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Carving Your Path In Computer Science

Kyle Powers has done a little bit of everything with his computer science degree.

It started with internships at Google and IBM, because Powers was “never much of a fan” of “not getting paid for the work I’m doing.” From there, he moved to California straight out of college, bounced around at a few positions and recently started his own company.

For his troubles, Powers was recently named to the Forbes 30 Under 30 list for healthcare, and sold half of his company at a $9 million valuation.

And while there is always a level of luck and chance in any startup, especially in the tech world, Powers sees a more simplistic solution to his success. Some may lean on pedigree, tech ‘incubators’ and other more superficial tactics. Powers attributed his ability to carve out his own path to the basics: Investing in his education and saying yes to opportunities.

Computer science is a growing field, and there are many similar success stories. But it takes a “significant amount of personal investment.” A lot of times, that includes starting with an education–any education. Having the skills and background, and being able to apply them to practical processes and projects, is what companies are looking for.

Powers not only knows what it takes to get hired, but he’s now in a position to bring new talent onto his team. In his experience, a surprising number of companies are simply looking for hard-working, skilled additions… regardless of the name stamped across the degree.

“A lot of companies out here don’t care about the education,” he said. “I hardly ever even look at the school. It’s more I look at what they’ve done and how well they could add value to the engineering team.”

Like many academic investments, an education in computer science also comes with a potential payoff when you reach the end of the rainbow. If you’ve spent any amount of time on the internet, it’s likely you’ve seen the same canned ads with a stock photo of a young professional: “Computer science grads are making [insert hefty figure] STRAIGHT OUT OF COLLEGE!”

They creep across Twitter timelines, Snapchat stories and find their way into Google ads. Powers has seen them too, and said the number is usually arbitrary (the ads he remembered said $87,000 a year), but that there are plenty of first-year workers making solid salaries.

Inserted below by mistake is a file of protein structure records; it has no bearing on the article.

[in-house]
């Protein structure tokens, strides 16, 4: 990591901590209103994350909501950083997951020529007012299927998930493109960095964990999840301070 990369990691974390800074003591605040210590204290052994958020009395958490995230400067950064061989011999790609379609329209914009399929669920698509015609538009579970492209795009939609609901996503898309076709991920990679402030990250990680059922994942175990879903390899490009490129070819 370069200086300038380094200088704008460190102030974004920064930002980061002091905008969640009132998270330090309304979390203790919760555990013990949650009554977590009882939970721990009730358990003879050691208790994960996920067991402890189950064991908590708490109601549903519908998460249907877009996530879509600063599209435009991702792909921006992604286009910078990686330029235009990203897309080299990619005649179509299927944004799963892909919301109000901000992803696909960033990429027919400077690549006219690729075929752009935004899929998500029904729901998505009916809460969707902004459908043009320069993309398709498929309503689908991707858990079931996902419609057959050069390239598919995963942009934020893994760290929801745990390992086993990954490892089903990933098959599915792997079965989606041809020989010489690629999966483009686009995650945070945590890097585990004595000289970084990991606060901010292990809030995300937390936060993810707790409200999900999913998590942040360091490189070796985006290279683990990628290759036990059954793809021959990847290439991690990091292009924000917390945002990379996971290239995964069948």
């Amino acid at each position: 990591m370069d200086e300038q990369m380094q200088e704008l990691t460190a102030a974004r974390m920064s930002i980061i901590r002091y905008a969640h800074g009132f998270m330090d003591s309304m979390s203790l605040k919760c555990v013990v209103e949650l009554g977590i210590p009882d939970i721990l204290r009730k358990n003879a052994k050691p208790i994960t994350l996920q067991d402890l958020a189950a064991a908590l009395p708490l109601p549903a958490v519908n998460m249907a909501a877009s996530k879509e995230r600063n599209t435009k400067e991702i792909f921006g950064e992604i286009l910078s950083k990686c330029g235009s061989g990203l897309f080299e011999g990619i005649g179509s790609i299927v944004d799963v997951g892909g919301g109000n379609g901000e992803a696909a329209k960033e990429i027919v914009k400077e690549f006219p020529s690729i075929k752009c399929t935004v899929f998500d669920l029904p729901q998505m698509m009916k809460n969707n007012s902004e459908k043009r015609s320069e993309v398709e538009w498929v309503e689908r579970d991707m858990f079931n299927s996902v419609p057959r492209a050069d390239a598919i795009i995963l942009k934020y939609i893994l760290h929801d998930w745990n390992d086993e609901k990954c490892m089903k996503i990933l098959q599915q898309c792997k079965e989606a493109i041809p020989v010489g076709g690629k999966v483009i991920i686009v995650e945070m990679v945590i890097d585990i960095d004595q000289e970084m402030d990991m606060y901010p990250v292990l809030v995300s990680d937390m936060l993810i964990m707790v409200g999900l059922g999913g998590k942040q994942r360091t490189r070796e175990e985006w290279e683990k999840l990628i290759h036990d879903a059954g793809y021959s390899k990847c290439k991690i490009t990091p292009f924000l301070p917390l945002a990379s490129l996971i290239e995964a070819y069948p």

It is “highly dependant” on location, Powers said, but he put the range from around $60,000 a year in a market like Lincoln, Nebraska, up to offers of around $100,000-$120,000 in tech hot spots such as San Francisco.

For “top tier” applicants coming from the “top” computer science programs, Powers said he had even heard of some firms offering first-year salaries up to $150,000.

No matter where you start, though, Powers said the important part is getting to work, and to use that real-world experience to keep moving forward. In the world of computer science, it’s all about being ready to embrace opportunity.

“Once you have one or two years of experience under your belt, it becomes a lot easier to move around and find comparable or even better paying positions,” Powers said. “There is definitely a large amount of companies hiring in San Francisco. I had to turn off my LinkedIn because I would get 10 messages a day from recruiters trying to poach me from my current position.

“It’s one of those things were you see those messages come in, and you feel like you’re a superstar.”

That path toward ‘superstardom’ started in his first semester of college.

Powers spent his first summer break working with IBM, and would go back for another summer stint two years later. Sandwiched between was a “Summer of Code Developer” with Google.

Back in Lincoln, he also worked a couple of part-time jobs for university initiatives. This sort of real-world experience was important, he said, because it gave him a real taste of what life would be like working in the tech world.

“It turns out that about 95 percent of jobs you’re going to do in this industry is taking someone else’s work that’s already been done,” Powers said, “and either modifying it and adding new features. Starting from scratch and starting from zero doesn’t really happen.”

To get to the top of his own company, Powers built his reputation with a resume featuring diverse jobs and projects. And it’s that same sort of experience that he now looks for when reading through resumes. Especially when comparing an experienced-based resume to a “boilerplate” resumes from what Powers called “bootcamp positions.”

If it were his company, Powers would much prefer someone whose shown a willingness to work than a “bootcamp” background.

“They are 99 percent the same, they work on two or three projects, but they have no relevant career experience. It’s kind of easy to get lost in the mix with a standard template resume like that, where I think having one kind of internship and actual experience working on a team may help.”

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